SEC Approves Rule That May Make It Easier to Remove Directors

by Joshua Gallu and Jesse Westbrook for Bloomberg, August 25th, 2010.

U.S. regulators will let investors owning 3 percent of a company nominate directors on corporate ballots, a step that may help shareholders oust board members accused of overpaying executives and failing to boost shares.

The Securities and Exchange Commission voted 3-2 today to allow investor board candidates on the proxy statements sent to stockholders before director elections. Investors or groups that meet the ownership threshold for three years will be eligible to offer nominees.

The SEC acted in response to investor complaints that company-selected directors failed to rein in compensation and financial-industry risk-taking that led to more than $1.79 trillion of writedowns during the credit crisis. Business groups including the U.S. Chamber of Commerce have fought the change, arguing that labor unions and pension funds will use the threat of proxy fights to seek concessions that would harm companies.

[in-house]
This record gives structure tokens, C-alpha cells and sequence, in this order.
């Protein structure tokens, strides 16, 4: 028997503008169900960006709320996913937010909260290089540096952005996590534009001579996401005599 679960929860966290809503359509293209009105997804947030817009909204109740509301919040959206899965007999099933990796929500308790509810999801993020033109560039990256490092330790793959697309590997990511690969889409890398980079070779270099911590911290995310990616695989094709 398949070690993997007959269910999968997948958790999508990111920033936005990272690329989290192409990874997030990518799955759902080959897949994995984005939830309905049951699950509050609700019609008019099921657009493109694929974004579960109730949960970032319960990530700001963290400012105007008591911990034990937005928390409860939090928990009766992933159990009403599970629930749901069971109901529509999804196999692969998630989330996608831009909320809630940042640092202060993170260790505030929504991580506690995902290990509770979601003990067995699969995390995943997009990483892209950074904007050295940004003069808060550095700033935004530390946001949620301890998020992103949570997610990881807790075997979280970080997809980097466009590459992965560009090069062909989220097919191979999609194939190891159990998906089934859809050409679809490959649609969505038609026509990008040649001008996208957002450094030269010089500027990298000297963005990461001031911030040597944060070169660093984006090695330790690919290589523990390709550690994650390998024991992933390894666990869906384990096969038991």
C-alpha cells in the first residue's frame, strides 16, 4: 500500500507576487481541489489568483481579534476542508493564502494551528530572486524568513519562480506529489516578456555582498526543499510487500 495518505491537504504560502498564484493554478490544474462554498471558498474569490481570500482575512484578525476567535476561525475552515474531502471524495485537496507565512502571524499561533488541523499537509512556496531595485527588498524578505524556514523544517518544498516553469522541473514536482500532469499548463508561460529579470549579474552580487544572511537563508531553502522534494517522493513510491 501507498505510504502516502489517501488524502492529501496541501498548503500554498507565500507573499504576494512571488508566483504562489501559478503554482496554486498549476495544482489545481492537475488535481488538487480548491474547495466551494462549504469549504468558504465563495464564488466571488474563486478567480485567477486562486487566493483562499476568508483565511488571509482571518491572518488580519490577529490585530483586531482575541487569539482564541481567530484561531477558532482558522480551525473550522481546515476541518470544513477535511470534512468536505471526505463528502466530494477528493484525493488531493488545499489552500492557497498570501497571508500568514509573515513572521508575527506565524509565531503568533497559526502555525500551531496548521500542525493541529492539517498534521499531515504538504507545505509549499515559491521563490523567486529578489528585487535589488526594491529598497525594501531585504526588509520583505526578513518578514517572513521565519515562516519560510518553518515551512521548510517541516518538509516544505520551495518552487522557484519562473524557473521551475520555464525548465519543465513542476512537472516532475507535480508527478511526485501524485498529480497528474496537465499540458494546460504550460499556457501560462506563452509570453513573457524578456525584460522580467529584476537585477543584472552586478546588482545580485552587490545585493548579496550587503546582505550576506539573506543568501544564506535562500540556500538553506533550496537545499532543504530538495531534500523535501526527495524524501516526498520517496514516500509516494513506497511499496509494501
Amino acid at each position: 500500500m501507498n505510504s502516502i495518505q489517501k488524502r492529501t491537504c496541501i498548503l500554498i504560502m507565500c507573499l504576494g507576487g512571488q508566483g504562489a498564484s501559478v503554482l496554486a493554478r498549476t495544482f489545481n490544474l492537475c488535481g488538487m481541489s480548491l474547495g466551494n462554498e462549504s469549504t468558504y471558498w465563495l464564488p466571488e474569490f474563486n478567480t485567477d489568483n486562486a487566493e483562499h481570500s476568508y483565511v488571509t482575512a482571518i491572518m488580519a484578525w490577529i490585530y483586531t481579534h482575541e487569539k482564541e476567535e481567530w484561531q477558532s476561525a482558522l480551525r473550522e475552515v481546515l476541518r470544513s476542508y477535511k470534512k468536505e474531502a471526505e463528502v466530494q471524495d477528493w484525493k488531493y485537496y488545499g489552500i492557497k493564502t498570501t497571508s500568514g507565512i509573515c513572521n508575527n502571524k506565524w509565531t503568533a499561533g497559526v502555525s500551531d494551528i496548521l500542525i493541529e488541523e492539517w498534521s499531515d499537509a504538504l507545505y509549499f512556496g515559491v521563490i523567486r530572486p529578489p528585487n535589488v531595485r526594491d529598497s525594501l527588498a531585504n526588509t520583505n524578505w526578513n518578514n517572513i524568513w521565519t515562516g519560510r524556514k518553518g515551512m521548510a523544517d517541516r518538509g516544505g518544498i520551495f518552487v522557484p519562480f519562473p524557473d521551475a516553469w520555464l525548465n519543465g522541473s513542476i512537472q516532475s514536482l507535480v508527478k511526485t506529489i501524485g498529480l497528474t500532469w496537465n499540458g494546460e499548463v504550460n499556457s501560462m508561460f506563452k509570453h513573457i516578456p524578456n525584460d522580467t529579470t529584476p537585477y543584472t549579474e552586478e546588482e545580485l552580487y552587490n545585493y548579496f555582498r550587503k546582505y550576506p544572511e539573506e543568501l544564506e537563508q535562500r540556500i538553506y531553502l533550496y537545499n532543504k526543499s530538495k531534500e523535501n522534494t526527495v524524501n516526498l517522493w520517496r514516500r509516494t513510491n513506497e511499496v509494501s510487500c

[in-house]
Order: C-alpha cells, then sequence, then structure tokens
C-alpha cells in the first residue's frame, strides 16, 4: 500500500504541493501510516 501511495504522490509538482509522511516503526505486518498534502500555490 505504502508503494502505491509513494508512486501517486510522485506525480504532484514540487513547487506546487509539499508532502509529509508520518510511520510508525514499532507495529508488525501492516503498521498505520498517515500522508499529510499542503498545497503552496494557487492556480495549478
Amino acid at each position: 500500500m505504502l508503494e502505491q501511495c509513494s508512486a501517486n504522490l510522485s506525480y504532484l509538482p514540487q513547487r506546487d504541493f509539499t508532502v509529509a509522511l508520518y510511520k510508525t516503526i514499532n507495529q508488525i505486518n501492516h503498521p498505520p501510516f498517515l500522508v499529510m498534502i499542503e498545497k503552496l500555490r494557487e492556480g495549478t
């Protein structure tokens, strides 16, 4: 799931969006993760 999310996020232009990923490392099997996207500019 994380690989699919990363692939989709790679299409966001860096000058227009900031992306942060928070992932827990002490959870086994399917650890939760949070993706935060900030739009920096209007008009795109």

“These rules reflect compromise and weighing competing interests,” SEC Chairman Mary Schapiro said before the vote. “As with all compromises, they do not reflect all the views of any one person or group. They are, I firmly believe, rational, balanced and necessary to enhance investor confidence in the integrity of our system of corporate governance.”

The SEC has considered permitting so-called proxy access since 2003, only to back away because of opposition from corporations and concern that the agency would lose a lawsuit. (continue reading… )

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